The Graduate Program in the MCDB Department consists of the Ph.D. program with an average of 60 students and a very small, non-thesis Master's program. These programs are separate from each other and are not connected academically.
The Ph.D. degree is a 5-6 year program. As long as a student is in good standing, they will be fully supported until they finish their degree. Our financial package of support includes a stipend, tuition, fees, and health insurance. During the first year, the student will take several courses and seminars, while exploring faculty research interests through rotations in different laboratories. By the beginning of the second year, the student will have chosen a research mentor and identified a research problem, thereby laying the groundwork for their dissertation project.
For more information about the Graduate Program, contact the Graduate Support Services Office.
In this area we attack very diverse questions with a wide variety of approaches, experimental systems, and techniques. All of us study protein molecules, how they are born in the cell, how they reach their proper cellular compartment, and the wonderful things they can do once they get there.
All living organisms are made of cells. We use a dazzling range of techniques including biochemistry, molecular biology, genetics (classical and molecular), recombinant DNA technology, imaging and biophysics to address questions concerning cellular function.
Understanding how undifferentiated cells adopt the appropriate cell fates during development to generate complex plants and animals is a major unsolved problem. Developmental biologists in our department utilize genetics, live imaging, and cell/molecular biology to address questions such as: cell fate determination, cell-cell communication, regulation of gene expression, axonal pathfinding, and synaptogenesis.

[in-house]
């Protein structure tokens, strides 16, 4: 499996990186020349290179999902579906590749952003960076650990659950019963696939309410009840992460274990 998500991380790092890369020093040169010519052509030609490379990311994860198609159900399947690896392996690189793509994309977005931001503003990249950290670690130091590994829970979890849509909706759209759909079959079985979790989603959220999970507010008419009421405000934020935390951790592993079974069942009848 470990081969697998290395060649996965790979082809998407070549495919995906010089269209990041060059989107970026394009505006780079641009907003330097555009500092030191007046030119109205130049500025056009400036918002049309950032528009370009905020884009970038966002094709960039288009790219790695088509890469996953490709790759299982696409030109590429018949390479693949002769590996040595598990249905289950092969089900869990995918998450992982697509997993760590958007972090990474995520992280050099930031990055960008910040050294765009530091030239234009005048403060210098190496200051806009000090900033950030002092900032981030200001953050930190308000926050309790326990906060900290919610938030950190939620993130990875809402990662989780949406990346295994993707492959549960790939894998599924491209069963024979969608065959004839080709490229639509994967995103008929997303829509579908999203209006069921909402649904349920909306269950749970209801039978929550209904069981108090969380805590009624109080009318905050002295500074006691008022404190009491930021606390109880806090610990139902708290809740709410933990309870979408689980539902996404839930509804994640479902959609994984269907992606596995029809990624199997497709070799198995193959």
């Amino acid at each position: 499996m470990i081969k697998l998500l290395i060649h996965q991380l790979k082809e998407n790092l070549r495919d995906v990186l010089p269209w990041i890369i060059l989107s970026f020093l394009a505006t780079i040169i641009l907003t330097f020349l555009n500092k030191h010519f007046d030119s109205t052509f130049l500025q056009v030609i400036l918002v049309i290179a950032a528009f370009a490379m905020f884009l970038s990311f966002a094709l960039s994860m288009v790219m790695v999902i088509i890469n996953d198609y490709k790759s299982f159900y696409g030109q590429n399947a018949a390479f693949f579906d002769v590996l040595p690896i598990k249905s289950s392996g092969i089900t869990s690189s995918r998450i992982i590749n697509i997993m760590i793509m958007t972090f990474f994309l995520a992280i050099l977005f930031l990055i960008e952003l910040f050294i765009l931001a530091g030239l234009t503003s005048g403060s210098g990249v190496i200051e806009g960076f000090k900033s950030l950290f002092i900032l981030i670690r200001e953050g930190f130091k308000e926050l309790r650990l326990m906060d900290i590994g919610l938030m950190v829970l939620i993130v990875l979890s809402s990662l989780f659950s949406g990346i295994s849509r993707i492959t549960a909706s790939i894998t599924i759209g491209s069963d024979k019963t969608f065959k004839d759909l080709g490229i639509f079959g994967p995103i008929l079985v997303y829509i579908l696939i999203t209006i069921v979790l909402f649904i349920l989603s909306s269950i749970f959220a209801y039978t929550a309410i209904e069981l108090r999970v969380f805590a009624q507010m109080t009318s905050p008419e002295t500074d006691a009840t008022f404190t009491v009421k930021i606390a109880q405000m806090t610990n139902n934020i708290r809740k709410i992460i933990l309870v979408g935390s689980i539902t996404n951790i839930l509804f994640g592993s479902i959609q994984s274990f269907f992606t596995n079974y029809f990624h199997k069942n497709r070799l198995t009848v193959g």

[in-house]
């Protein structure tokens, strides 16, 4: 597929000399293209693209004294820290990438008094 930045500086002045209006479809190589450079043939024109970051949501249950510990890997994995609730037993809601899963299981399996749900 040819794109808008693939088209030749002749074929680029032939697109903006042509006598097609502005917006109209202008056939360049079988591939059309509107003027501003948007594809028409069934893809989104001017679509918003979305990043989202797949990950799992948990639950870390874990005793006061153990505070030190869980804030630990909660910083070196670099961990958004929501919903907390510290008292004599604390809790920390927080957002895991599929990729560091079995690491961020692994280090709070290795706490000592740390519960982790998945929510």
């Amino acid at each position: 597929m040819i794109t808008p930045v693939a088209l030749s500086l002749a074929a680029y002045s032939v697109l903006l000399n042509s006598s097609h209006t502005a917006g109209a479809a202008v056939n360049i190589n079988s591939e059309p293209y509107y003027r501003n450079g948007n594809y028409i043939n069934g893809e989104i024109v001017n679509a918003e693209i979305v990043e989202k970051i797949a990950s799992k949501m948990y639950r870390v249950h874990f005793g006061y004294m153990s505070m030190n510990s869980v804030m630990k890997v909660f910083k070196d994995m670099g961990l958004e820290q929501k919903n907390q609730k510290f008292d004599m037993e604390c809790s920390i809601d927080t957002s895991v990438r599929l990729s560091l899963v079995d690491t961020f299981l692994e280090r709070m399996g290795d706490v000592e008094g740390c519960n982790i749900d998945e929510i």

Microbiologists are by nature highly interdisciplinary and utilize a wide range of techniques to solve basic scientific questions. In this area of study, we utilize single cells as our model system to address fundamental biological topics.
To produce a functioning animal, the activity of individual cells must be coordinated by neuronal and endocrine signaling. The research of members of this group focuses on the molecular mechanisms of synaptic and hormonal communication, on the signals used during development and regeneration to produce a functional nervous system, on the hormonal control of animal growth, and on the way that networks of neurons process sensory signals and generate simple behaviors.
This area of focus is concerned with understanding the mechanisms that control plant processes. Using molecular, genetic, cellular, biochemical, and bioinformatics approaches, the investigators in this area explore fundamental questions in the development, metabolism, physiology, and interactions of plants. Research in plant molecular biology provides exciting opportunities for students to receive interdisciplinary training and to uncover new insights into plant-specific processes as well as basic biological processes.